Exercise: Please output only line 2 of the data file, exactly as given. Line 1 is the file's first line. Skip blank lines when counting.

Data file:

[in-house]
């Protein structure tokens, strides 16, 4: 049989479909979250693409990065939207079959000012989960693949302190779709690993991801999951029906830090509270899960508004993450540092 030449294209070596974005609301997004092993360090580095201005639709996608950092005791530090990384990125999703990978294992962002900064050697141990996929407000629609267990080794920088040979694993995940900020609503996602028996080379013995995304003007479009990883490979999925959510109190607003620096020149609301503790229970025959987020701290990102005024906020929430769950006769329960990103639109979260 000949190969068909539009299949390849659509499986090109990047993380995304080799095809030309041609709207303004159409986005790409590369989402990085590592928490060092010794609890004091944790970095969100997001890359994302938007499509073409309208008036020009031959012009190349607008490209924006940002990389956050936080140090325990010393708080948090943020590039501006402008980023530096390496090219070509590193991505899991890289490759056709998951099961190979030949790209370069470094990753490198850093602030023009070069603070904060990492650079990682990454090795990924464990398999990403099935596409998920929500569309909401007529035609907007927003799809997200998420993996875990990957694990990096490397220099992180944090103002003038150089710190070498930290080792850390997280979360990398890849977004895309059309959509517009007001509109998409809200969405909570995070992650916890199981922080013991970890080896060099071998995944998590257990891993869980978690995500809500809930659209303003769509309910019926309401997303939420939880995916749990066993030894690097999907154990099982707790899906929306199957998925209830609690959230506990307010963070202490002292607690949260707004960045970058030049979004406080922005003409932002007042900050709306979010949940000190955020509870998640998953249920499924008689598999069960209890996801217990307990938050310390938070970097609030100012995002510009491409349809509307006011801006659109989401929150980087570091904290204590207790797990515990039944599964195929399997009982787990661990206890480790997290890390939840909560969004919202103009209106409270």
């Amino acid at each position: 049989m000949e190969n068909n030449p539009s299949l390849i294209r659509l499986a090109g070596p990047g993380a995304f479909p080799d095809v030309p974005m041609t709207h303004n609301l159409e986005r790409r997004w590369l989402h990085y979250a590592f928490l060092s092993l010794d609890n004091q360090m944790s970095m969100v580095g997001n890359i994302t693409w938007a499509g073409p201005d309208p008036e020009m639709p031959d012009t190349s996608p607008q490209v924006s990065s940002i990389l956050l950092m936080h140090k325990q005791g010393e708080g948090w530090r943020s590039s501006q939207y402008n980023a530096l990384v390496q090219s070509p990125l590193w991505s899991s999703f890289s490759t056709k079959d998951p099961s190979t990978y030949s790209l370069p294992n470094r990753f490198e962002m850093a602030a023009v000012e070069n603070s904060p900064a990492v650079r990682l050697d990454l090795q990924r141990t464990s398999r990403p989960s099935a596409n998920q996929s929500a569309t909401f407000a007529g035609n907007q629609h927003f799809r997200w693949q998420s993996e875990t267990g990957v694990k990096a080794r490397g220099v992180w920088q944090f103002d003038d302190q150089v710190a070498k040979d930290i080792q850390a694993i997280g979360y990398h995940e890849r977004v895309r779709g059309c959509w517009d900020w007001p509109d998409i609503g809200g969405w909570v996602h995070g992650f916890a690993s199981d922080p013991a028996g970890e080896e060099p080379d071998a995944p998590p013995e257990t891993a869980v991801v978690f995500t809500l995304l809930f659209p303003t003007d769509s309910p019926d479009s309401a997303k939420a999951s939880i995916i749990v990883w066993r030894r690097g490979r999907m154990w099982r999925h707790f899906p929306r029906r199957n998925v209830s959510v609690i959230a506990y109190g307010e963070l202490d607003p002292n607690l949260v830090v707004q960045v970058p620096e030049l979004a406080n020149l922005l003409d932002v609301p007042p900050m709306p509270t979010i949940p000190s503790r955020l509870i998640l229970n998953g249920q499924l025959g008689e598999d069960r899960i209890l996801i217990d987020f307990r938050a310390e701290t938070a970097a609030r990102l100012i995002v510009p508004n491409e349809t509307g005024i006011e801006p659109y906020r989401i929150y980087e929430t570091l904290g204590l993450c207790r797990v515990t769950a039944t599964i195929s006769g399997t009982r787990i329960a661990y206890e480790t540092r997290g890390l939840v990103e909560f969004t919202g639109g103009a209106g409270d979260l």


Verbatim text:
């Protein structure tokens, strides 16, 4: 049989479909979250693409990065939207079959000012989960693949302190779709690993991801999951029906830090509270899960508004993450540092 030449294209070596974005609301997004092993360090580095201005639709996608950092005791530090990384990125999703990978294992962002900064050697141990996929407000629609267990080794920088040979694993995940900020609503996602028996080379013995995304003007479009990883490979999925959510109190607003620096020149609301503790229970025959987020701290990102005024906020929430769950006769329960990103639109979260 000949190969068909539009299949390849659509499986090109990047993380995304080799095809030309041609709207303004159409986005790409590369989402990085590592928490060092010794609890004091944790970095969100997001890359994302938007499509073409309208008036020009031959012009190349607008490209924006940002990389956050936080140090325990010393708080948090943020590039501006402008980023530096390496090219070509590193991505899991890289490759056709998951099961190979030949790209370069470094990753490198850093602030023009070069603070904060990492650079990682990454090795990924464990398999990403099935596409998920929500569309909401007529035609907007927003799809997200998420993996875990990957694990990096490397220099992180944090103002003038150089710190070498930290080792850390997280979360990398890849977004895309059309959509517009007001509109998409809200969405909570995070992650916890199981922080013991970890080896060099071998995944998590257990891993869980978690995500809500809930659209303003769509309910019926309401997303939420939880995916749990066993030894690097999907154990099982707790899906929306199957998925209830609690959230506990307010963070202490002292607690949260707004960045970058030049979004406080922005003409932002007042900050709306979010949940000190955020509870998640998953249920499924008689598999069960209890996801217990307990938050310390938070970097609030100012995002510009491409349809509307006011801006659109989401929150980087570091904290204590207790797990515990039944599964195929399997009982787990661990206890480790997290890390939840909560969004919202103009209106409270």